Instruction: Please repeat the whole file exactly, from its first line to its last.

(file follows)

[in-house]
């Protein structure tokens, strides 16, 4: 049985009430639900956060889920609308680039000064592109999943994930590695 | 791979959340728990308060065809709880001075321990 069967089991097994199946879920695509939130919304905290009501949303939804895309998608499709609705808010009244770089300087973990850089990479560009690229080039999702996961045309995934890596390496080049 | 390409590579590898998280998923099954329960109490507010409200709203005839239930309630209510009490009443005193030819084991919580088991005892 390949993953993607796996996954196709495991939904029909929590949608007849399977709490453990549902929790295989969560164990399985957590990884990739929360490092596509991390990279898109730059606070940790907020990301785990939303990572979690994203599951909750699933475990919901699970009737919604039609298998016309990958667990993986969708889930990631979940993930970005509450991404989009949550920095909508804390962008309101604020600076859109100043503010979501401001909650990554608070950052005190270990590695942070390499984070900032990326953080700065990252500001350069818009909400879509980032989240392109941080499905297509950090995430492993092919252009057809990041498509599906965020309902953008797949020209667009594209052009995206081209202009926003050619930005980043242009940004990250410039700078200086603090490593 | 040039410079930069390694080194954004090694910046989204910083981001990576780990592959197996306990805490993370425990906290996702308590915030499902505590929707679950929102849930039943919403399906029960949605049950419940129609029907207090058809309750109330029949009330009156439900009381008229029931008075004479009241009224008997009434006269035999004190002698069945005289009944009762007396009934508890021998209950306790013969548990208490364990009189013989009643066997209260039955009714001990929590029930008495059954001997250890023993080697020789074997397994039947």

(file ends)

[in-house]
């Protein structure tokens, strides 16, 4: 049985009430639900956060889920609308680039000064592109999943994930590695 | 791979959340728990308060065809709880001075321990 069967089991097994199946879920695509939130919304905290009501949303939804895309998608499709609705808010009244770089300087973990850089990479560009690229080039999702996961045309995934890596390496080049 | 390409590579590898998280998923099954329960109490507010409200709203005839239930309630209510009490009443005193030819084991919580088991005892 390949993953993607796996996954196709495991939904029909929590949608007849399977709490453990549902929790295989969560164990399985957590990884990739929360490092596509991390990279898109730059606070940790907020990301785990939303990572979690994203599951909750699933475990919901699970009737919604039609298998016309990958667990993986969708889930990631979940993930970005509450991404989009949550920095909508804390962008309101604020600076859109100043503010979501401001909650990554608070950052005190270990590695942070390499984070900032990326953080700065990252500001350069818009909400879509980032989240392109941080499905297509950090995430492993092919252009057809990041498509599906965020309902953008797949020209667009594209052009995206081209202009926003050619930005980043242009940004990250410039700078200086603090490593 | 040039410079930069390694080194954004090694910046989204910083981001990576780990592959197996306990805490993370425990906290996702308590915030499902505590929707679950929102849930039943919403399906029960949605049950419940129609029907207090058809309750109330029949009330009156439900009381008229029931008075004479009241009224008997009434006269035999004190002698069945005289009944009762007396009934508890021998209950306790013969548990208490364990009189013989009643066997209260039955009714001990929590029930008495059954001997250890023993080697020789074997397994039947």